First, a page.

Joshua Garnett didn’t seem out of step after missing most of the 49ers’ spring sessions, and the rookie wasn’t thrown Tuesday when, before practice, he was told to play left guard for the first time in training camp.
“Coach Flats (offensive-line coach Pat Flaherty) said, ‘Hey, you’re playing left guard today.’ So I said, ‘OK, let’s do it,’ ” Garnett said. “I really didn’t ask for an explanation, and I really didn’t need one. Wherever they put me, I’m going to go there with a smile on my face.”
Garnett, drafted 28th overall in April, had been playing right guard, but he played on the left side at Stanford. He said the shift isn’t a big deal.
He probably acts a little bit older than a typical rookie. He’s real cerebral. He’s got a great understanding of things.
49ers coach Chip Kelly, on guard Joshua Garnett
Digital Access for only $0.99
For the most comprehensive local coverage, subscribe today.
“I’m kind of showing I can do both sides,” he said. “I can go wherever the coaches need me to go and be that versatile guy.”
The 49ers selected Garnett because he’s a big, physical blocker who excelled in Stanford’s power-running offense. So far in Santa Clara, the 6-foot-5, 321-pound lineman has been most impressive for his mental agility.
Stanford’s classes still were in session when the 49ers began practicing in the spring, forcing Garnett to miss all but the final June minicamp. But he’s already worked his way up from the third-string offensive line to the second team.
“He’s a real steady guy out there,” coach Chip Kelly said. “There’s not a high, low or whatever. He’s just very consistent in his approach. He probably acts a little bit older than a typical rookie. He’s real cerebral. He’s got a great understanding of things. If he makes a mistake, he can readily correct it.”
Not only was Garnett the first guard drafted, the 49ers traded up nine spots to get him. With that background, he’s expected to crack the starting lineup in the preseason. The question is, on which side?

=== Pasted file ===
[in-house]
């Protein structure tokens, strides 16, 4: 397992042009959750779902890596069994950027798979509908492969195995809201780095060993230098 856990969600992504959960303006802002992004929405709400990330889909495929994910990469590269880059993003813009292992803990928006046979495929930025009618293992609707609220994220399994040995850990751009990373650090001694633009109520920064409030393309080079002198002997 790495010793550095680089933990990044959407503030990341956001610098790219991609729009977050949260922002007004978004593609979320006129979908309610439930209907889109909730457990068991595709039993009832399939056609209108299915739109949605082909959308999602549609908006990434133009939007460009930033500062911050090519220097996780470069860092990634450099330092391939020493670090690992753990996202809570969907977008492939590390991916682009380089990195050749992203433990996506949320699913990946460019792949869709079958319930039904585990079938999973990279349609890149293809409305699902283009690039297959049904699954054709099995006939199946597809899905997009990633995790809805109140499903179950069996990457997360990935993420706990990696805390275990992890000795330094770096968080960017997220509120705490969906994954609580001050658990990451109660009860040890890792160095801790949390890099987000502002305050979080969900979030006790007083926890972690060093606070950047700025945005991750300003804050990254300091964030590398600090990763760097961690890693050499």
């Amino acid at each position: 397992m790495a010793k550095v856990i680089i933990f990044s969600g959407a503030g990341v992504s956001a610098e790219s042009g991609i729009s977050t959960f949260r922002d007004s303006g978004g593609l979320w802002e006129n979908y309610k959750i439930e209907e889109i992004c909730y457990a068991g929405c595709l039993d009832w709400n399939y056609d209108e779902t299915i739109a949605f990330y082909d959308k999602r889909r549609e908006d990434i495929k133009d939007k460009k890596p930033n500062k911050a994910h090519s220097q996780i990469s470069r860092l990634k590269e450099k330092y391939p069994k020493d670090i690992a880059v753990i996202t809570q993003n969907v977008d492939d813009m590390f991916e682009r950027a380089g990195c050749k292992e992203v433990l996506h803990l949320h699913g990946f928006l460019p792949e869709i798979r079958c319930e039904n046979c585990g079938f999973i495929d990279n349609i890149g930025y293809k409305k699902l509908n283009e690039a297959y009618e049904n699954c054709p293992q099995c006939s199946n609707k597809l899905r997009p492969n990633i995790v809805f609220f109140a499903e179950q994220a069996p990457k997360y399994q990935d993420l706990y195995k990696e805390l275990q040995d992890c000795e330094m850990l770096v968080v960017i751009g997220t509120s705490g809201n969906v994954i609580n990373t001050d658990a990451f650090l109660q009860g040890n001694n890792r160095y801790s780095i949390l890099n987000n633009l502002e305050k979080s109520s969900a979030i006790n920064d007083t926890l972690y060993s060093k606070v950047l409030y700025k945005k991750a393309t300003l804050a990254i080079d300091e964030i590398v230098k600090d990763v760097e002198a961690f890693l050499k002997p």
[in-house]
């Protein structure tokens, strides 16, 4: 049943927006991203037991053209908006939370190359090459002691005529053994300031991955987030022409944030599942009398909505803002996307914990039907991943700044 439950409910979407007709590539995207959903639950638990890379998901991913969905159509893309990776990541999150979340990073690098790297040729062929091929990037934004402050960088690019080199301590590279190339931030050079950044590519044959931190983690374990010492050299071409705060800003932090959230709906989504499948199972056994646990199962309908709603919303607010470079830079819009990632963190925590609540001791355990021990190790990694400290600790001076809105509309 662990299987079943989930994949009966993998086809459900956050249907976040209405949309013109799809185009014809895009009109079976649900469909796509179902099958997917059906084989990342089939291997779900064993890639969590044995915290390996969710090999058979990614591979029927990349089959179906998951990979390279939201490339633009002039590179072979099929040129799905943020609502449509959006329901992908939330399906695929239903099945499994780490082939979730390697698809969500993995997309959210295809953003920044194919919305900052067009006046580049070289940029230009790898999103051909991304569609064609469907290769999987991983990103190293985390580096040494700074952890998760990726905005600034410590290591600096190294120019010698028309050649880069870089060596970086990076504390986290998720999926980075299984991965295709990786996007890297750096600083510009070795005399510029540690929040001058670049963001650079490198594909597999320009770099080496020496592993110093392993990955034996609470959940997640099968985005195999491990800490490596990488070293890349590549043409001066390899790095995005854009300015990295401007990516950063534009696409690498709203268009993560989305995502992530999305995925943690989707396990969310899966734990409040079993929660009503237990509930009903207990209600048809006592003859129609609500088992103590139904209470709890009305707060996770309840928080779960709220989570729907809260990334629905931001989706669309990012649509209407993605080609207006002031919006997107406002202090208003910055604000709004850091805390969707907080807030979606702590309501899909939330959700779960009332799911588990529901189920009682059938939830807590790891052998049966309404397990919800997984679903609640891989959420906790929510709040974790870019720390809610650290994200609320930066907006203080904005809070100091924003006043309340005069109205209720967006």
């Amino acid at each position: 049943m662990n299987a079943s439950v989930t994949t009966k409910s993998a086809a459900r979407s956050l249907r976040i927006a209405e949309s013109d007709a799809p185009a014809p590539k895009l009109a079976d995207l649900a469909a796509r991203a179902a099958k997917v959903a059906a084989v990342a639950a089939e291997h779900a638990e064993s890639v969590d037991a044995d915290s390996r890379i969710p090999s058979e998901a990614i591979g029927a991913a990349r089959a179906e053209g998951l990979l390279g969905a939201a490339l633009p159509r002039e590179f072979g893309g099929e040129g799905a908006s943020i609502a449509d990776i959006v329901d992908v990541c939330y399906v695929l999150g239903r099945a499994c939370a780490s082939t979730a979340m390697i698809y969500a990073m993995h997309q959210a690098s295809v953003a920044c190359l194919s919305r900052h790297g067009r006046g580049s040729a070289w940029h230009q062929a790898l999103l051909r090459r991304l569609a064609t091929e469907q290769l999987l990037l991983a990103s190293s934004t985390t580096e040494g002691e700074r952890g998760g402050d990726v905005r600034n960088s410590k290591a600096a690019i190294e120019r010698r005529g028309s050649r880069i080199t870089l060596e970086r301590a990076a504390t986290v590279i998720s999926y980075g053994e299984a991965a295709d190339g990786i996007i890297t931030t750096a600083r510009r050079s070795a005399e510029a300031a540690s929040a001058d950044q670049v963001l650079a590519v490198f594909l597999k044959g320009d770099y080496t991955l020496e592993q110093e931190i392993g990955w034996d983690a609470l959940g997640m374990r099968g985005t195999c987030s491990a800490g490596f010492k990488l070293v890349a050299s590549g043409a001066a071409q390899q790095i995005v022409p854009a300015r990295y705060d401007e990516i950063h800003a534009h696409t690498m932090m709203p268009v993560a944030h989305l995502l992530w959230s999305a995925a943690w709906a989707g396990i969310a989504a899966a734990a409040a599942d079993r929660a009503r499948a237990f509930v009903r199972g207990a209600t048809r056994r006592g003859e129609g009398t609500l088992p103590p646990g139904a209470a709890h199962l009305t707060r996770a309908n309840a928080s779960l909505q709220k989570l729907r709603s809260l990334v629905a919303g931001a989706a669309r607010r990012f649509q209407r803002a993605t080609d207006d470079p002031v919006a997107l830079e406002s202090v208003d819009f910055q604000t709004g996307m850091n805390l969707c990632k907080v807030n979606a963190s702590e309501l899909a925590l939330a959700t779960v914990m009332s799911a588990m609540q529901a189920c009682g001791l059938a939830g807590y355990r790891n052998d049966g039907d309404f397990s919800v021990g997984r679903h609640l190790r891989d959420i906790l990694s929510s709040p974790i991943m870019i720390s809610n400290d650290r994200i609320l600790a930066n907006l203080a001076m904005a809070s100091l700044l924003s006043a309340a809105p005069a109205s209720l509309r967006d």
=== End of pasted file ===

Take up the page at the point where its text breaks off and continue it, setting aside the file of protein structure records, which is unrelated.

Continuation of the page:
Zane Beadles, a free-agent acquisition in March, has been lining up at left guard with the first string and appears to have developed a good rapport with left tackle Joe Staley.
Guard Andrew Tiller and tackle Trent Brown have been practicing on the right side. The duo started the final two games of 2015 and played well.
I’m kind of showing I can do both sides. I can go wherever the coaches need me to go and be that versatile guy.
49ers guard Joshua Garnett
Garnett’s partner early in camp has been right tackle Anthony Davis. Considering Garnett’s strength as a run blocker and Davis’ background in former coach Jim Harbaugh’s power-running offense, the combination appears to give the 49ers a vicious right hook on their line.
“There are definitely similarities,” Garnett said of Davis. “I mean, coming out of college, I liked to hang my hat on being a powerful guy. And that’s what I’m trying to get back to here, kind of get the playbook down and not have to think anymore and be able to run off the ball and do the stuff I was drafted to do.”
Though certain guards and tackles have been paired during the spring and summer, Kelly said those combinations at this stage are more about getting players practice repetitions and less about scheming.
“We still have a lot of time before we have to dive into what a depth chart is and who’s going to play what,” he said. “So we’re just trying to get those guys reps. If they happen to be lined up next to the same guy – Joe’s been next to Zane a lot – but I wouldn’t read into any of that stuff right now.”